Sertich and others warn that if an increase goes through, the city could wind up losing theater productions to a new 4,200-seat theater scheduled to open in the fall of 1995 in suburban Rosemont near the Horizon. Rosemont currently levies a tax of only 3 percent on tickets to entertainment events.

Angels Prices Soar

It may not be popular with people intent on seeing Angels in America, but the producers’ decision to raise ticket prices $5 is likely to speed up recoupment of the $1.2 million it cost to mount the seven-hour, two-part production. The new top ticket is $50 for weekend performances. At $45 the old ticket price was already a record high for an off-Loop commercial production. The next highest off-Loop ticket is the $39.50 charged for Neil Simon’s Laughter on the 23rd Floor at the Briar Street Theatre. The new price for Angels in America even bests the $47 top for The Sisters Rosensweig, which just ended a four-week Loop run at the Shubert.

The strong positive critical response to both Millennium Approaches and Perestroika apparently convinced producers the market could bear a price increase. The production’s weekly operating expenses average just under $100,000; royalties paid out to playwright Tony Kushner and others account for nearly a third of this total. Since both parts opened in early October the production has been grossing in the neighborhood of $125,000 to $130,000 a week and clearing $25,000 or more a week in profit. Since the $5 increase boosts the weekly box office potential from approximately $145,000 to $159,000, coproducer Jeffrey McCourt estimates the play’s producers could recoup as much as $800,000 of their original investment by the time Angels in America leaves Chicago in early March to continue its national tour.

CSO in the Black

On Halloween night, the Orchestral Association, the Chicago Symphony Orchestra’s parent organization, held its annual meeting in the elegant ballroom on the second floor of Orchestra Hall. CSO trustees and administrative staffers attempted to deflect attention from the meager $9,000 surplus the orchestra realized on a budget of $36 million. On more than one occasion speakers noted that the surplus, however modest, put the CSO on better footing than most other orchestras around the country, some of which are drowning in red ink.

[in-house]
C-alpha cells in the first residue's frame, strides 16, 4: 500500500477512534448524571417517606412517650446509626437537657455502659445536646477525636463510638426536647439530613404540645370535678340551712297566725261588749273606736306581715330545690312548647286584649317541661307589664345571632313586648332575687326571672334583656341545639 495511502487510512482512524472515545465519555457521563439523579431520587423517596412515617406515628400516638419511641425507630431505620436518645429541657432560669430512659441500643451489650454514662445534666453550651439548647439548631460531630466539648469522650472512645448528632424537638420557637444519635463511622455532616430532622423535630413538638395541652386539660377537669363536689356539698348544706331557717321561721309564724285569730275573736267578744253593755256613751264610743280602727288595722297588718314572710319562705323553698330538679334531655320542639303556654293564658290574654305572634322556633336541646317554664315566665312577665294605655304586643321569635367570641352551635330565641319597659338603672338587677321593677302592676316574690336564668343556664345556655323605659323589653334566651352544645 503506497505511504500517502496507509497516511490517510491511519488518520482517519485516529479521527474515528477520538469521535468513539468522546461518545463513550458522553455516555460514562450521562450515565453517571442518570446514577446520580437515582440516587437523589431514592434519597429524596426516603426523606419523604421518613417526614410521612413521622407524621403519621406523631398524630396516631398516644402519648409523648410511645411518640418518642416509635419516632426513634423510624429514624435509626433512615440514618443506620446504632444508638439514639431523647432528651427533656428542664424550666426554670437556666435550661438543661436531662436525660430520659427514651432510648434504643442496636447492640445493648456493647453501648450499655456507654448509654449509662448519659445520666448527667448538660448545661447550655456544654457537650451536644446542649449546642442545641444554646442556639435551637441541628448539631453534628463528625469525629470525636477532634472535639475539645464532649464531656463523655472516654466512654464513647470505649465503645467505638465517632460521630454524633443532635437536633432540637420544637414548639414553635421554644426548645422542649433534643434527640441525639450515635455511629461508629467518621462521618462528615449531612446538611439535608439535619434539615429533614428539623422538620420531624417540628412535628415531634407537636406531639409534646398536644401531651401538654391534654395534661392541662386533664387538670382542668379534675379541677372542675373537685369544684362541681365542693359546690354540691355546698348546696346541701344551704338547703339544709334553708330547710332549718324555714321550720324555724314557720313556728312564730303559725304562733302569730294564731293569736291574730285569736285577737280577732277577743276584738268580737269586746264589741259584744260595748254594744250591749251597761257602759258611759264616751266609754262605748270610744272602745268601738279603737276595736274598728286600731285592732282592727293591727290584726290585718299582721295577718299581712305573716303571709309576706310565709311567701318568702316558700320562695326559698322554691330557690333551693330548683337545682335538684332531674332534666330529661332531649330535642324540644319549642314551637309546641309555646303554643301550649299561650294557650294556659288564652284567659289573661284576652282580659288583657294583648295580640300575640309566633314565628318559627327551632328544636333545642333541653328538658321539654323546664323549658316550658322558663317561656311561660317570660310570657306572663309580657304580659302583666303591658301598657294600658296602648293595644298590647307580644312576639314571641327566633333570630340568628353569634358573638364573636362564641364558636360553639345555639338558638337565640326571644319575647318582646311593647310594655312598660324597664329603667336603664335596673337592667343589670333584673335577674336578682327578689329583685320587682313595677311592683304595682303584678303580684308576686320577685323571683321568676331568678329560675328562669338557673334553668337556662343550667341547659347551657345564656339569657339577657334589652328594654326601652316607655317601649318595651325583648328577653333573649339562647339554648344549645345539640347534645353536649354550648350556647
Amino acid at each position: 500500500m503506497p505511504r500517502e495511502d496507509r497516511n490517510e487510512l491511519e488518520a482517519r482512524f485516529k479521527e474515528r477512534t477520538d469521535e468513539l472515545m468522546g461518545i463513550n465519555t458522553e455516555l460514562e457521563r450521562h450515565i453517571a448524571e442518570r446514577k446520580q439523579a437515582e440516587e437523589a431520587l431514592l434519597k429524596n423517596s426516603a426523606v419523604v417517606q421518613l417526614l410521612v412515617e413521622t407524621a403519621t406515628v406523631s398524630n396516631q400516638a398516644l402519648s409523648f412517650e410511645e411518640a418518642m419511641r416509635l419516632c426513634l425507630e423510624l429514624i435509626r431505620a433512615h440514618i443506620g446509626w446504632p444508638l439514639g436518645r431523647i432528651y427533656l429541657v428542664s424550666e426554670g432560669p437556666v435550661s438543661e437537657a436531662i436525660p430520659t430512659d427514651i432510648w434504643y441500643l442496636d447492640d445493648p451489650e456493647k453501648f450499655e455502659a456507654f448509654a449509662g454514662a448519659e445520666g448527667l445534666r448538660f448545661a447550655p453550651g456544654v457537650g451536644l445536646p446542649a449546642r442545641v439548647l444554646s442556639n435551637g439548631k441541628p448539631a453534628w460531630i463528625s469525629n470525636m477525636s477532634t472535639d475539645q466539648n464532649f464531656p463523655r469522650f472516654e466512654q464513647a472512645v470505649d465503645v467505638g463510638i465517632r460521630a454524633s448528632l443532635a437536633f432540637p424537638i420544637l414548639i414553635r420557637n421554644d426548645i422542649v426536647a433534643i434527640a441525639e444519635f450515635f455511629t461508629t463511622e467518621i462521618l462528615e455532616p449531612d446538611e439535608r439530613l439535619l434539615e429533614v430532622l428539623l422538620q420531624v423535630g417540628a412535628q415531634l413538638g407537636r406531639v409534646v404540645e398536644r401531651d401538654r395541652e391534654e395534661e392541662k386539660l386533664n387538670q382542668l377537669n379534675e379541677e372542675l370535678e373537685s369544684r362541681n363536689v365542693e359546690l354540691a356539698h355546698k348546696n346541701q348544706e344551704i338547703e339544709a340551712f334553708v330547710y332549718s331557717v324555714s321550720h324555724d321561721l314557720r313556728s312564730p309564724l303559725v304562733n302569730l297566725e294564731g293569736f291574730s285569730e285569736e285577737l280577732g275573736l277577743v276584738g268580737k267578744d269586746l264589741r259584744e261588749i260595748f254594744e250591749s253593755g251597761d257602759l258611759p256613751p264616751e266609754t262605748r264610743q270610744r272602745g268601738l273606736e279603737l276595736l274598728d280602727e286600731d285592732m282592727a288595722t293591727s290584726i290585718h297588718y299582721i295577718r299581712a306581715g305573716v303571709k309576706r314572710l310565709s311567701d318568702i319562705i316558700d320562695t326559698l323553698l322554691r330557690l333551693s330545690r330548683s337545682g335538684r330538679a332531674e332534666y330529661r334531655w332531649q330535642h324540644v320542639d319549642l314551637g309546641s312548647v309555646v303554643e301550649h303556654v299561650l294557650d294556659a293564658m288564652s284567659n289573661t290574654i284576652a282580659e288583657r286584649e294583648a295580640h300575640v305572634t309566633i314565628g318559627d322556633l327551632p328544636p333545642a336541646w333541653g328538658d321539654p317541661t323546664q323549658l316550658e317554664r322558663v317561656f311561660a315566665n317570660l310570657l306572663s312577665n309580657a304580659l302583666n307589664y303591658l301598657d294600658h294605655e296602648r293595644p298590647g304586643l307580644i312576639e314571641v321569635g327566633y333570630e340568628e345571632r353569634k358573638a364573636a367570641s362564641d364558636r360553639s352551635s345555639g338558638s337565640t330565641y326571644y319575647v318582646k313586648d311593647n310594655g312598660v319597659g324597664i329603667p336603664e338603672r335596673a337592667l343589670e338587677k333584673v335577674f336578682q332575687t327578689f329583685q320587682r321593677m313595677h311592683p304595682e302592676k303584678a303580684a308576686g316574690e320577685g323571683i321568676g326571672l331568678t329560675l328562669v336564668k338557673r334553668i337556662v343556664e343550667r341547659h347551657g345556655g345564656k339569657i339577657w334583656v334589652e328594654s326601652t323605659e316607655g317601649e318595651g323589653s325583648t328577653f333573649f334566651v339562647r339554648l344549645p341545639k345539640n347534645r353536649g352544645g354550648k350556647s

But the CSO’s financial statements for the fiscal year that ended June 30 indicate that difficulties could lie ahead. Orchestra Hall ticket revenue grew only 2.5 percent this fiscal year, while expenses grew approximately 7.3 percent. Management had expected approximately $13.6 million in ticket revenue for fiscal 1994–about $500,000 more than was actually taken in. Executive director Henry Fogel and the trustees will have to seek revenue from other sources, such as tours, hall rentals, and fund-raising. They’re also facing the added costs of managing the enlarged Orchestra Hall complex, scheduled for completion in about three years. At the annual meeting, CSO trustee William Jentes reported that the $95-million-plus expansion project is on schedule and on budget.

Art accompanying story in printed newspaper (not available in this archive): photo/Loren Santow.